Chris Knipp Writing: Movies, Politics, Art

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PostPosted: Wed Feb 14, 2024 9:57 am 
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An indictment of the French foster care system

This film can be seen different ways. It's impossible to view it dispassionately. It is set in Brest, in extreme northwestern France, focused on a single mother - dad died when the elder of the two boys, a teen, was two - who's inability to cope leads to the younger son, Sofiane (an explosive Alexis Tonetti), being put into foster care. She has a short fuse, and this makes her less able to "be calm," the standard French admonition. And that in turn leads her to making things worse.

There is a risk of miserablism here. We're in a world of one trouble after another, and the participants making things worse. But there is a secret weapon: the big new French movie star of the moment, Virginie Efira, who is blonde, who is beautiful, who is soulful, and who is versatile as all get out. This is a chance for her to get into the world of hard knocks and she takes us with her, with a passionately loving mother who does not ever turn against her sons and never gives up the fight to get the younger one back from the clutches of the system.

Director Delphone Deloget and her cowriters Olivier Demangel and Camille Fontaine give us the predictable bureaucratic roadblocks to childcare when a family becomes unstable. But they have some surprises up their sleeve and do not accept governmental solutions.

One way of looking at the action is as an argument "against a country’s sometimes overbearing and Kafkaesque social system," as Jordan Mintzer puts it in Hollywood Reporter which as he adds is "a rare thing in French movies" since they "tend to be funded with state money." True, every encounter Sylvie has with child protection, police, or a judge it's a losing battle. But she can't even get along with her support group: director Delphone Deloget makes every scene, from the opening where the kid has severely burned himself making "frites" in the middle of the night when Mom was working her bartending job, into a roiling mini-nightmare.

Sofiane himself has impulse control issues, and eventually trashes a room at the foster home. Sylvie keeps walking out on things and shouting at bureaucrats. Who is at fault? The system, yes. But these folks are unruly. As Mintzer says, the director "pushes her heroine to the brink." Efira, who can be funny, repressed, or regal - every film is something new - never ceases to be soulful and watchable and real whatever she does. But Sylvie is so much a danger to herself, you may find your sympathies stripped down only to teenage son Jean-Jacques (a fine Félix Lefebvre of Summer of 85, who deglamorizes, putting on 20 Kilos for the role), who is drawn to mastering the trumpet, then training as a pastry chef, and just somehow trying to live through this mess of a family life.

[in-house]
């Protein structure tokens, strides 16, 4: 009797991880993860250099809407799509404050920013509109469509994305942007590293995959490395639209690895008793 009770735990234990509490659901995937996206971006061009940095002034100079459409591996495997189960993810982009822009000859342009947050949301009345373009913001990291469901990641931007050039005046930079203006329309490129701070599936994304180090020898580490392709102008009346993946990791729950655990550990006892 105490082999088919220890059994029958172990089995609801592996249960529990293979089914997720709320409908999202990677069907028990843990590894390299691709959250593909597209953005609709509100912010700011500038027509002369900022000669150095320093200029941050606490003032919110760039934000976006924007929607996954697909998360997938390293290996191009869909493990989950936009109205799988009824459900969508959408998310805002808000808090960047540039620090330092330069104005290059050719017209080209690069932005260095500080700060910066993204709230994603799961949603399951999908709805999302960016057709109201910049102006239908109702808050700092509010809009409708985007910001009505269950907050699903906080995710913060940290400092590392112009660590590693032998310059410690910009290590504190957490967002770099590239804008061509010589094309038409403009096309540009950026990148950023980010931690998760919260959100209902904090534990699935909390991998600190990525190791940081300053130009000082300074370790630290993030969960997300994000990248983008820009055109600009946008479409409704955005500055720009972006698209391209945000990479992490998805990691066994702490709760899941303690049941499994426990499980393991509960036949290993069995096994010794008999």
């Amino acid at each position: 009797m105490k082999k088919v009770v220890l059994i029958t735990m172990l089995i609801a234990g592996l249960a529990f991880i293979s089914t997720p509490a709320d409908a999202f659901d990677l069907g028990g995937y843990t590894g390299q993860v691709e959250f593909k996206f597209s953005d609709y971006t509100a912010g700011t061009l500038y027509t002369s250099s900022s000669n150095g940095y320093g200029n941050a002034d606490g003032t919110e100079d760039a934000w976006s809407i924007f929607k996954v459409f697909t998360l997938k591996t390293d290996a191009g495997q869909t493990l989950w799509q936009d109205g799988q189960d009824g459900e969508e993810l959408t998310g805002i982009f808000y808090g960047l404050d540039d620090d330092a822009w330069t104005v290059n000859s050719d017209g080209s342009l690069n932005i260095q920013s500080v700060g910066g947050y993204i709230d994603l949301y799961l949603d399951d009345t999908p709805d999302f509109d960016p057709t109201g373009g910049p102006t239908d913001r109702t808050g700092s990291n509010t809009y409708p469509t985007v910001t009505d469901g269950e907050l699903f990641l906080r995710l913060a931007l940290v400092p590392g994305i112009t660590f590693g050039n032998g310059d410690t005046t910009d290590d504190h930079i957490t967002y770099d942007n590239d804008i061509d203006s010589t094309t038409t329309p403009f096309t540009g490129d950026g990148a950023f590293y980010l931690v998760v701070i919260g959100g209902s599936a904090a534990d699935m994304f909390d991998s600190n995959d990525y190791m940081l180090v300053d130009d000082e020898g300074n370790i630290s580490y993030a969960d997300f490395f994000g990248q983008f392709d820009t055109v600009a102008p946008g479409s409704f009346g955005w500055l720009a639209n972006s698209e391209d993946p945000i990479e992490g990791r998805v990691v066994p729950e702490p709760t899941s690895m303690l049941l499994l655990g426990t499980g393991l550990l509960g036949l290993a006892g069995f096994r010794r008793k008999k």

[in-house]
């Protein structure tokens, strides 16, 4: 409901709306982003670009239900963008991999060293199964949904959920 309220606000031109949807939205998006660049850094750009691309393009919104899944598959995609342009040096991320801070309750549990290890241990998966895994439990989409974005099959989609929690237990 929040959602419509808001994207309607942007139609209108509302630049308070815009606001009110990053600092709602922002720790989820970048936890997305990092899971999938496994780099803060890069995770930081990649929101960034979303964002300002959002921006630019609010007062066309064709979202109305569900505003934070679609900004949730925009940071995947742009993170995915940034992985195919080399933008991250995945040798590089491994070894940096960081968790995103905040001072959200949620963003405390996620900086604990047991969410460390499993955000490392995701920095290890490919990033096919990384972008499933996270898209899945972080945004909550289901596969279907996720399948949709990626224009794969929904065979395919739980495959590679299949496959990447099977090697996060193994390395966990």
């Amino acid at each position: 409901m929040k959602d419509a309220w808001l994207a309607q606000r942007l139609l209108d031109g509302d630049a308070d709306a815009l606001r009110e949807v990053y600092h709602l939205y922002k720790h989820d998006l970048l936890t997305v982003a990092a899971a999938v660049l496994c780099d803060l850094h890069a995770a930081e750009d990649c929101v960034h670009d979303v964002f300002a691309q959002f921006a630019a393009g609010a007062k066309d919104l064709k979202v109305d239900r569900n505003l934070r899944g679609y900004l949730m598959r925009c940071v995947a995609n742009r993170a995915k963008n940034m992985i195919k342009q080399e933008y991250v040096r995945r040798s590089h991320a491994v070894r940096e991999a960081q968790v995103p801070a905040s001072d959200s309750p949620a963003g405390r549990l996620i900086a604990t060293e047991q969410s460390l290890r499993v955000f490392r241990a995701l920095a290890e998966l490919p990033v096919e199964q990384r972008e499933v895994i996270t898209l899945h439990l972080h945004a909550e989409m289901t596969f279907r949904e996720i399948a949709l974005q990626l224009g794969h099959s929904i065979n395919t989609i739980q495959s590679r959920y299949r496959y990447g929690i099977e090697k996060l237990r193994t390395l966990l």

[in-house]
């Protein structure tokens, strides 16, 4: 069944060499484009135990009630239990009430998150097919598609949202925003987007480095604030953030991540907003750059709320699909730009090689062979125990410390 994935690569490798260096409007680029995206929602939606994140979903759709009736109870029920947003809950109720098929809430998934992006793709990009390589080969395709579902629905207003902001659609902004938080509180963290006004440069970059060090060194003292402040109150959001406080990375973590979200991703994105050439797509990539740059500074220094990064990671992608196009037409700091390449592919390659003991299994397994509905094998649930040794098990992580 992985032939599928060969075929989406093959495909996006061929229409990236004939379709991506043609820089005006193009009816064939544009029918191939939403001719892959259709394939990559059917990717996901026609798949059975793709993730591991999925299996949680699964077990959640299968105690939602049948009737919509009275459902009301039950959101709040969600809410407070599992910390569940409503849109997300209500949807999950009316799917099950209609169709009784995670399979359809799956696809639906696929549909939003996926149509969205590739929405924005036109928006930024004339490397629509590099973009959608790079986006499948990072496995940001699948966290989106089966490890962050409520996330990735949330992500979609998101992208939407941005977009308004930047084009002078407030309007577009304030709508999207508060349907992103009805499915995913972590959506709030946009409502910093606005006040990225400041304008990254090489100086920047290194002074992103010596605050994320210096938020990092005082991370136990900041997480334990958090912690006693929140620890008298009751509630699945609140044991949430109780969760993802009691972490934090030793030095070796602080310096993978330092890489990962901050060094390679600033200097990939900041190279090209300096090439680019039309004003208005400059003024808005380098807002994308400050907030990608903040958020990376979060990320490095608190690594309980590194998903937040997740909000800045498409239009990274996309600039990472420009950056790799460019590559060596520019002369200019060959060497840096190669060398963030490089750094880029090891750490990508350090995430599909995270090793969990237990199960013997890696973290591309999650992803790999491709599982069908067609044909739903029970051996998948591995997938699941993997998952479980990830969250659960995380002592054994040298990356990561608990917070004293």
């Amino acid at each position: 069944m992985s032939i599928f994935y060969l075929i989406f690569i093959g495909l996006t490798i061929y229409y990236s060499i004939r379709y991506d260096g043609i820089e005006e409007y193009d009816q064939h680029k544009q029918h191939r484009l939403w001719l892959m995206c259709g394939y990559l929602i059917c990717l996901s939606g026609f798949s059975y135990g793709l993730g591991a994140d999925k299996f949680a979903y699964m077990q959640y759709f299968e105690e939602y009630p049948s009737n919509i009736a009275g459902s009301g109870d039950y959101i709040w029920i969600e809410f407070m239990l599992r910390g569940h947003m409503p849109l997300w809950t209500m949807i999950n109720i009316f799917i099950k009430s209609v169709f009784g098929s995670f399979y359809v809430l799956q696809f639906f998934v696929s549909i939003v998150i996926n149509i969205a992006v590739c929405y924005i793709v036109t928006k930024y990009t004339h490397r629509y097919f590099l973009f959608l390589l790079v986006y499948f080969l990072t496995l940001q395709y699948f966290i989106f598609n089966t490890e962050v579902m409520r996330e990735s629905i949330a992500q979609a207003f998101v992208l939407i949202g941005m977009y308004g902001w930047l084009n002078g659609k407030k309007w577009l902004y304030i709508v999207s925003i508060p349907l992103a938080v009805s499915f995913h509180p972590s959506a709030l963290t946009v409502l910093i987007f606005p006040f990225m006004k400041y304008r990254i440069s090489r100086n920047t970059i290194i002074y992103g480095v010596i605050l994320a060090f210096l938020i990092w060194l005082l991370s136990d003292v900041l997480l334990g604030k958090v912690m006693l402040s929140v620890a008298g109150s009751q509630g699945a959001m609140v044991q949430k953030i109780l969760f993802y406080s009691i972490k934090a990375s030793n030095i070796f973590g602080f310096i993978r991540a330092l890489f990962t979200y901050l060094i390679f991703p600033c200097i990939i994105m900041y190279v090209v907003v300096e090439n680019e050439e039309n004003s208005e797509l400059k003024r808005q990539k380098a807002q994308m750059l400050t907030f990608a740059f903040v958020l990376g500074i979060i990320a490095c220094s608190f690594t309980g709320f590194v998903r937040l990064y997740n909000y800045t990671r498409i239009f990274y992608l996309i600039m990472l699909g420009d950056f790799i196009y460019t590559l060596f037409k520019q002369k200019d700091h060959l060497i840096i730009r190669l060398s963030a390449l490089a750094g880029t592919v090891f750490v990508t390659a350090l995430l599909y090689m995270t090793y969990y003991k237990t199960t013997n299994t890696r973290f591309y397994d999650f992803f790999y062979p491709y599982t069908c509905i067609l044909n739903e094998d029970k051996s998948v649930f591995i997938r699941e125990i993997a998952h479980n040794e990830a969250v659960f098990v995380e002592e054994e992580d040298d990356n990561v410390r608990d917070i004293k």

But this is a collective and family affair. Sylvie has no time for a boyfriend, but her brothers Hervé (Arieh Worthalter) and Alain (Mathieu Demy) are frequently involved, along with welfare workers like Mme Henry (India Hair) and her overtaxed attorney Asna (Audrey Mikondo). The support group Sylvie can't accept; she finds them too passive and only wants ways to fight the system, not deal with it.

The screenplay, not too surprisingly, leads us to a finale where Sylvie reaches what Mitzer calls an "awful decision" between putting motherly love above all else or just accepting the reality of the situation. Her choice is risky and uncertain - but makes a kind of happy ending that the French social welfare system isn't programmed for. It takes rather a long time to get there.

All to Play For/Rien à perdre, 112 mins., debuted as an official selection at Cannes May 25, 2023; also Al Gouna and Warsaw. Opening theatrically in France Nov. 22, 2023 it received moderate reviews: AlloCiné press rating 3.5: 70%,, spectators 3.8: 76%). Screened for this review as part of the Rendez-Vous with French Cinema (Feb. 29-Mar. 10, 2024) where it shows at the Walter Reade Theater at Lincoln Center. Showtimes:
Friday, March 1 at 1:30pm
Friday, March 8 at 9:00pm (Q&A with Delphine Deloget)

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